Recently, one of Feedback's colleagues asked her daughter how her physics lessons were going at school. "I really like physics, and I have no problems understanding it," the daughter replied. "But I often get a bad mark for my written work."

"Why?" the concerned mother asked. "Well, the teacher doesn't like the way I write," came the reply. "For example, last week when I was writing up an experiment, I put down: `The object moved to one side.' The teacher said that I should have written `The object was displaced horizontally.' " New Scientist, 10 March, 1990

Summarise your work in its entirety. Assume readers reaching the conclusion have a knowledge of the technicalities, having survived the body of the text, so discuss at a more advanced level than that possible in the Introduction. Also discuss future possibilities.

Good examples of this style are to be found every week in the New Scientist magazine. Look for the short pithy title giving some essence of the main point. It is followed by a paragraph stating the main point more precisely in a couple of sentences. Then the body of the text gives the details. These are the same features of writing that we all need to employ.

First and last, or the rule of three

Readers give most attention to the first and last parts of any chunk of reading. Use these first and last parts to introduce and summarise the material, the body of your argument, that comes in between. This leads to the rule of three for writing:
  1. tell them what you will tell them;
  2. tell them;
  3. tell them what you have told them---but do not repeat the introduction, instead add value by highlighting and discussing.
This gloriously and overly simple minded `rule of thumb' has the correct essence. Strunk phrases the same idea, in a more nuanced form, as begin each paragraph with a topic sentence; end it in conformity with the beginning. Again, the object is to aid the reader. The practice here recommended enables him to discover the purpose of each paragraph as he begins to read it, and to retain the purpose in mind as he ends it

I emphasise that this principle applies at all levels (more-or-less).

  • The first and last sentence of a paragraph must introduce and summarise the body of argument in that paragraph.
  • The first and last paragraph in a section (or subsection) introduces and summarises the body of the section (or subsection).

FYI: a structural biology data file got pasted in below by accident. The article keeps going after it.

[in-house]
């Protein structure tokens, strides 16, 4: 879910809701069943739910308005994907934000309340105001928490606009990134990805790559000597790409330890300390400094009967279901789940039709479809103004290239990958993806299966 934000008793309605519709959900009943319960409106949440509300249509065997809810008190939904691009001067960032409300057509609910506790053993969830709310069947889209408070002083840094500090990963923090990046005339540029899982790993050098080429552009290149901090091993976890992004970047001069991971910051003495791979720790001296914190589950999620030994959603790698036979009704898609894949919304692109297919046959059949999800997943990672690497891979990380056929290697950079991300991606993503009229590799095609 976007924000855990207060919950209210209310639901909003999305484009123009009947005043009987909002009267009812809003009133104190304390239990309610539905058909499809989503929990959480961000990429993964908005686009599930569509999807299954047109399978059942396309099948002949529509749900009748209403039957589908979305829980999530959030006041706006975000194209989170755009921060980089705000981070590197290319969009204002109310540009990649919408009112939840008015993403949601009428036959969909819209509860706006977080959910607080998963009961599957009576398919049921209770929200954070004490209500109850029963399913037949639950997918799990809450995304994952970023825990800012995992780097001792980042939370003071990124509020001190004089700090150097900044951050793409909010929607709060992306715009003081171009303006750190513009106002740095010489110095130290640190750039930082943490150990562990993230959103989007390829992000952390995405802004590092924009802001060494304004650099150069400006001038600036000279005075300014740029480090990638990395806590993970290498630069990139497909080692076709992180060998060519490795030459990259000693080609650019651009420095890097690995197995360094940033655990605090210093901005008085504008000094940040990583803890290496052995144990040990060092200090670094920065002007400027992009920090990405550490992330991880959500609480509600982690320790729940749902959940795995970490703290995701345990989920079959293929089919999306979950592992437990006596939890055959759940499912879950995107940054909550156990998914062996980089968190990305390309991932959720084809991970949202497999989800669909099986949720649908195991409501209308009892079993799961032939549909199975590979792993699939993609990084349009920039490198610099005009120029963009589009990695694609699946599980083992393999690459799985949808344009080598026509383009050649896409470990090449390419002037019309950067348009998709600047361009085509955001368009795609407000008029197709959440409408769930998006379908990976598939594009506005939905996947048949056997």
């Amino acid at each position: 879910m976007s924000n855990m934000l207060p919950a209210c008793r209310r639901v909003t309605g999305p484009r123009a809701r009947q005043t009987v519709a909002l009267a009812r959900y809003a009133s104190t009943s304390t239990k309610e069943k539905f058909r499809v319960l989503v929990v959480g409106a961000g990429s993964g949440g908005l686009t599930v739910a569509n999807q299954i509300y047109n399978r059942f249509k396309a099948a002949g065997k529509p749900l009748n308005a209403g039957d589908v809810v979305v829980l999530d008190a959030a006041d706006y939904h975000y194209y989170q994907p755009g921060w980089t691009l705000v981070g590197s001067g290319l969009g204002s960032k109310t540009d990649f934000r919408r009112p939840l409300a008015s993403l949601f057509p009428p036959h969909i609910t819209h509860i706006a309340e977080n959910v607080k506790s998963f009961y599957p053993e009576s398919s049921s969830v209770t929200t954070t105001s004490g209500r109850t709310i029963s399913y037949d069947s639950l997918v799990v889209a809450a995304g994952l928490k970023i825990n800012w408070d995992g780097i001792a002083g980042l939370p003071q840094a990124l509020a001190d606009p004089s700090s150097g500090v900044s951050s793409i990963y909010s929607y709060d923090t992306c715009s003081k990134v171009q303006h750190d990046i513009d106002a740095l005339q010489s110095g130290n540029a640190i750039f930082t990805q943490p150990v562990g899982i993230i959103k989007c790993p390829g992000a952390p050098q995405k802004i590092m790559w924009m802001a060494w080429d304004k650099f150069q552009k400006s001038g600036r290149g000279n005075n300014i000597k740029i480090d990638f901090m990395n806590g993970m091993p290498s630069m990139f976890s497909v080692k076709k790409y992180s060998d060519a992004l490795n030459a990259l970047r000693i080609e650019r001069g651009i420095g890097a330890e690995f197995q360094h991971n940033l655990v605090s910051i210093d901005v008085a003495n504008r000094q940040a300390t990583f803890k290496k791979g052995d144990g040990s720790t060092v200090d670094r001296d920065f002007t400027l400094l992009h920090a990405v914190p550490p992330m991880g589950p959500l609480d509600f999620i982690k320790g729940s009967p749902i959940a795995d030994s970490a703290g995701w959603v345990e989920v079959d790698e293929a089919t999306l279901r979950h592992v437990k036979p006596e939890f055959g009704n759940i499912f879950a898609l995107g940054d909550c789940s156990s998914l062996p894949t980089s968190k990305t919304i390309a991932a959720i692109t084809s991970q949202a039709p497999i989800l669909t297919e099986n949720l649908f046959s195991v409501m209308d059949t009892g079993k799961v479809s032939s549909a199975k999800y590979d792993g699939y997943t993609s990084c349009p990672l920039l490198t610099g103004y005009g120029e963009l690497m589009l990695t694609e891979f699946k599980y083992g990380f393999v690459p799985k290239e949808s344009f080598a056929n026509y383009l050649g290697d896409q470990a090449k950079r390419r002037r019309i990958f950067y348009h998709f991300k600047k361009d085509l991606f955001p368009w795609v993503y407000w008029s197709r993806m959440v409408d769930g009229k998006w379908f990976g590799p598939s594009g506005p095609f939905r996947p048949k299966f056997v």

• The first and last sections of a chapter introduces and summarises the body of the chapter.
  • The first and last chapters introduce and summarise an entire dissertation.

Apply the following test to help beleaguered readers. Does your document make some sort of sense:

  • if you just read the first sentence in every paragraph in a section?
  • if you just read the first paragraph in every section?
  • if you just read the first section of every chapter?
If the answer is no to any of the above, then rewrite accordingly.


A well written document is self-similar---it has much the same design principles at all levels.
  • Use a pyramid organisation with a definite and complete description for the reader at each level.
  • The first and last parts of everything are the most important. Use them to introduce and to summarise.
  • Read about writing from more informed sources than I. For example,
    • N. J. Higham, Handbook of writing for the mathematical sciences, SIAM, 1998, http://www.siam.org/books/ot63 (excellent for writing with mathematical content included---I use it as the text for our communication courses)
    • W. Strunk Jr. The Elements of Style, W. P. Humphrey, 1918. http://www.bartleby.com/141
    • Jonathan Shewchuk, Three Sins of Authors in Computer Science and Math, http://www.cs.cmu.edu/~jrs/sins.html", 1997.
    • Barrass, Scientists must write, Chapman and Hall, 1978. (good for science and engineering in general)
    • Justin Zobel, Writing for computer science, Springer, 2000.